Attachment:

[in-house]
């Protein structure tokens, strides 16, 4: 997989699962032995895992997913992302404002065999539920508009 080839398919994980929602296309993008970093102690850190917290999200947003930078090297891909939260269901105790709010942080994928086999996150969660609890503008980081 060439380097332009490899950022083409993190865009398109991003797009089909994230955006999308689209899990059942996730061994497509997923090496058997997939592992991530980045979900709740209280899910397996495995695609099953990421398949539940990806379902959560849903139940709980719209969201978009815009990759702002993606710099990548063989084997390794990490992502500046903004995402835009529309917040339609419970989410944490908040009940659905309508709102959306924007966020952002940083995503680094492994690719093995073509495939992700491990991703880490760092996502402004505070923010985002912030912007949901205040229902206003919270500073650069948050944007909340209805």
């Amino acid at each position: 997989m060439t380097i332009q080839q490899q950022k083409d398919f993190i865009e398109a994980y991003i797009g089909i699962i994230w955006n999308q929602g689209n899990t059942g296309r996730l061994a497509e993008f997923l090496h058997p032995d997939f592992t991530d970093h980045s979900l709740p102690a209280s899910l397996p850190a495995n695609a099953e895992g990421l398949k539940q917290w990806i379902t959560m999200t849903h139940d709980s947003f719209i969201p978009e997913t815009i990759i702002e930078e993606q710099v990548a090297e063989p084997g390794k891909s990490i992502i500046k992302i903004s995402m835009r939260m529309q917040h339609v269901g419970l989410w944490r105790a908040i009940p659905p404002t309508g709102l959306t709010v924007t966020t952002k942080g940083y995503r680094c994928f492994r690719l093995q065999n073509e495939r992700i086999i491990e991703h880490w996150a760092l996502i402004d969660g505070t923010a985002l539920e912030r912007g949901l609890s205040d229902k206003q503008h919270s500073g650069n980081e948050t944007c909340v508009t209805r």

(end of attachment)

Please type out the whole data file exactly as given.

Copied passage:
[in-house]
């Protein structure tokens, strides 16, 4: 997989699962032995895992997913992302404002065999539920508009 080839398919994980929602296309993008970093102690850190917290999200947003930078090297891909939260269901105790709010942080994928086999996150969660609890503008980081 060439380097332009490899950022083409993190865009398109991003797009089909994230955006999308689209899990059942996730061994497509997923090496058997997939592992991530980045979900709740209280899910397996495995695609099953990421398949539940990806379902959560849903139940709980719209969201978009815009990759702002993606710099990548063989084997390794990490992502500046903004995402835009529309917040339609419970989410944490908040009940659905309508709102959306924007966020952002940083995503680094492994690719093995073509495939992700491990991703880490760092996502402004505070923010985002912030912007949901205040229902206003919270500073650069948050944007909340209805």
């Amino acid at each position: 997989m060439t380097i332009q080839q490899q950022k083409d398919f993190i865009e398109a994980y991003i797009g089909i699962i994230w955006n999308q929602g689209n899990t059942g296309r996730l061994a497509e993008f997923l090496h058997p032995d997939f592992t991530d970093h980045s979900l709740p102690a209280s899910l397996p850190a495995n695609a099953e895992g990421l398949k539940q917290w990806i379902t959560m999200t849903h139940d709980s947003f719209i969201p978009e997913t815009i990759i702002e930078e993606q710099v990548a090297e063989p084997g390794k891909s990490i992502i500046k992302i903004s995402m835009r939260m529309q917040h339609v269901g419970l989410w944490r105790a908040i009940p659905p404002t309508g709102l959306t709010v924007t966020t952002k942080g940083y995503r680094c994928f492994r690719l093995q065999n073509e495939r992700i086999i491990e991703h880490w996150a760092l996502i402004d969660g505070t923010a985002l539920e912030r912007g949901l609890s205040d229902k206003q503008h919270s500073g650069n980081e948050t944007c909340v508009t209805r």